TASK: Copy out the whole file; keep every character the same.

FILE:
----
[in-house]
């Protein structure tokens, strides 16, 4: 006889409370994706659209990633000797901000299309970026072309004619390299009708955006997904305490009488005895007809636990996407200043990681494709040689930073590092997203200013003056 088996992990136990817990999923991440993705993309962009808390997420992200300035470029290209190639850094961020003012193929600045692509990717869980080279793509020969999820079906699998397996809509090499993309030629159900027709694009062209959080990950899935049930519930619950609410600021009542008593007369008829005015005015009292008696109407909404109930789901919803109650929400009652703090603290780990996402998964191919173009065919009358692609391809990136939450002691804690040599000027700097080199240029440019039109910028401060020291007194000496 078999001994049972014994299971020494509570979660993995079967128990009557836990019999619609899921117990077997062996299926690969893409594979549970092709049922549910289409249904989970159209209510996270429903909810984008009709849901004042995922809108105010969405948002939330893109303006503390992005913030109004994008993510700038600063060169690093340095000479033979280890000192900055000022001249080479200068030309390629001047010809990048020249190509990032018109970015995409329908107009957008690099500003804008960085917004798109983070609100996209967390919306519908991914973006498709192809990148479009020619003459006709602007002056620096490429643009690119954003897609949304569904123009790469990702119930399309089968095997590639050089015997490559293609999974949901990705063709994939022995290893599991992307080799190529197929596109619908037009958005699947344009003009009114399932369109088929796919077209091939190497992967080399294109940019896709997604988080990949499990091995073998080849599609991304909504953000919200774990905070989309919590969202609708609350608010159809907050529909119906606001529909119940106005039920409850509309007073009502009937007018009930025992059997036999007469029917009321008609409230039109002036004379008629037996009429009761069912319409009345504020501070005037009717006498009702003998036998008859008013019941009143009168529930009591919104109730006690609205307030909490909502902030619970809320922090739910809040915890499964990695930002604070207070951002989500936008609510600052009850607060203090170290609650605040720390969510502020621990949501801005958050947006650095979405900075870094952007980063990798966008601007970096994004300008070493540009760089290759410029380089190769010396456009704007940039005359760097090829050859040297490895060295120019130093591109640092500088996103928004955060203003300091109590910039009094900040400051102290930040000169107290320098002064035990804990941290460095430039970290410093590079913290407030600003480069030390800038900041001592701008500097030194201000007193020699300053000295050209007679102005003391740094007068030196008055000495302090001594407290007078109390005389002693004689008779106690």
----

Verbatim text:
[in-house]
């Protein structure tokens, strides 16, 4: 006889409370994706659209990633000797901000299309970026072309004619390299009708955006997904305490009488005895007809636990996407200043990681494709040689930073590092997203200013003056 088996992990136990817990999923991440993705993309962009808390997420992200300035470029290209190639850094961020003012193929600045692509990717869980080279793509020969999820079906699998397996809509090499993309030629159900027709694009062209959080990950899935049930519930619950609410600021009542008593007369008829005015005015009292008696109407909404109930789901919803109650929400009652703090603290780990996402998964191919173009065919009358692609391809990136939450002691804690040599000027700097080199240029440019039109910028401060020291007194000496 078999001994049972014994299971020494509570979660993995079967128990009557836990019999619609899921117990077997062996299926690969893409594979549970092709049922549910289409249904989970159209209510996270429903909810984008009709849901004042995922809108105010969405948002939330893109303006503390992005913030109004994008993510700038600063060169690093340095000479033979280890000192900055000022001249080479200068030309390629001047010809990048020249190509990032018109970015995409329908107009957008690099500003804008960085917004798109983070609100996209967390919306519908991914973006498709192809990148479009020619003459006709602007002056620096490429643009690119954003897609949304569904123009790469990702119930399309089968095997590639050089015997490559293609999974949901990705063709994939022995290893599991992307080799190529197929596109619908037009958005699947344009003009009114399932369109088929796919077209091939190497992967080399294109940019896709997604988080990949499990091995073998080849599609991304909504953000919200774990905070989309919590969202609708609350608010159809907050529909119906606001529909119940106005039920409850509309007073009502009937007018009930025992059997036999007469029917009321008609409230039109002036004379008629037996009429009761069912319409009345504020501070005037009717006498009702003998036998008859008013019941009143009168529930009591919104109730006690609205307030909490909502902030619970809320922090739910809040915890499964990695930002604070207070951002989500936008609510600052009850607060203090170290609650605040720390969510502020621990949501801005958050947006650095979405900075870094952007980063990798966008601007970096994004300008070493540009760089290759410029380089190769010396456009704007940039005359760097090829050859040297490895060295120019130093591109640092500088996103928004955060203003300091109590910039009094900040400051102290930040000169107290320098002064035990804990941290460095430039970290410093590079913290407030600003480069030390800038900041001592701008500097030194201000007193020699300053000295050209007679102005003391740094007068030196008055000495302090001594407290007078109390005389002693004689008779106690």